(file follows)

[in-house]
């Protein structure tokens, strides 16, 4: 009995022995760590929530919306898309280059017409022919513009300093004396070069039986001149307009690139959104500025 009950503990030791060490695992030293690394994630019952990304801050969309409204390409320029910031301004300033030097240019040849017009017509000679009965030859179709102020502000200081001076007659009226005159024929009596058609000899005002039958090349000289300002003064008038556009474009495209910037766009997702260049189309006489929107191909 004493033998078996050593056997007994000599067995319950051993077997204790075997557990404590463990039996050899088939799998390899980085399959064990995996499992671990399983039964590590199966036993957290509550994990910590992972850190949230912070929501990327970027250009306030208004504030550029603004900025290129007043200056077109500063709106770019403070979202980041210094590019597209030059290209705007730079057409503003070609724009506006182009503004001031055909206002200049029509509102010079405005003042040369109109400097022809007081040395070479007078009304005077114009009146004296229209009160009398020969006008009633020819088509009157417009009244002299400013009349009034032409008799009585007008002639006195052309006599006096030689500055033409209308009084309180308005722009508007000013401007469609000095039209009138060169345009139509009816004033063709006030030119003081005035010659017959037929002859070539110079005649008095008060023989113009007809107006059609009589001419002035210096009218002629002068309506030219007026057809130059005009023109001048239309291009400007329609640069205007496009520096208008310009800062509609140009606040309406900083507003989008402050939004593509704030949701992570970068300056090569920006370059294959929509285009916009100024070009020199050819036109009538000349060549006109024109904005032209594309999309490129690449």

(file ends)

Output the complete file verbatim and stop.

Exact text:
[in-house]
């Protein structure tokens, strides 16, 4: 009995022995760590929530919306898309280059017409022919513009300093004396070069039986001149307009690139959104500025 009950503990030791060490695992030293690394994630019952990304801050969309409204390409320029910031301004300033030097240019040849017009017509000679009965030859179709102020502000200081001076007659009226005159024929009596058609000899005002039958090349000289300002003064008038556009474009495209910037766009997702260049189309006489929107191909 004493033998078996050593056997007994000599067995319950051993077997204790075997557990404590463990039996050899088939799998390899980085399959064990995996499992671990399983039964590590199966036993957290509550994990910590992972850190949230912070929501990327970027250009306030208004504030550029603004900025290129007043200056077109500063709106770019403070979202980041210094590019597209030059290209705007730079057409503003070609724009506006182009503004001031055909206002200049029509509102010079405005003042040369109109400097022809007081040395070479007078009304005077114009009146004296229209009160009398020969006008009633020819088509009157417009009244002299400013009349009034032409008799009585007008002639006195052309006599006096030689500055033409209308009084309180308005722009508007000013401007469609000095039209009138060169345009139509009816004033063709006030030119003081005035010659017959037929002859070539110079005649008095008060023989113009007809107006059609009589001419002035210096009218002629002068309506030219007026057809130059005009023109001048239309291009400007329609640069205007496009520096208008310009800062509609140009606040309406900083507003989008402050939004593509704030949701992570970068300056090569920006370059294959929509285009916009100024070009020199050819036109009538000349060549006109024109904005032209594309999309490129690449």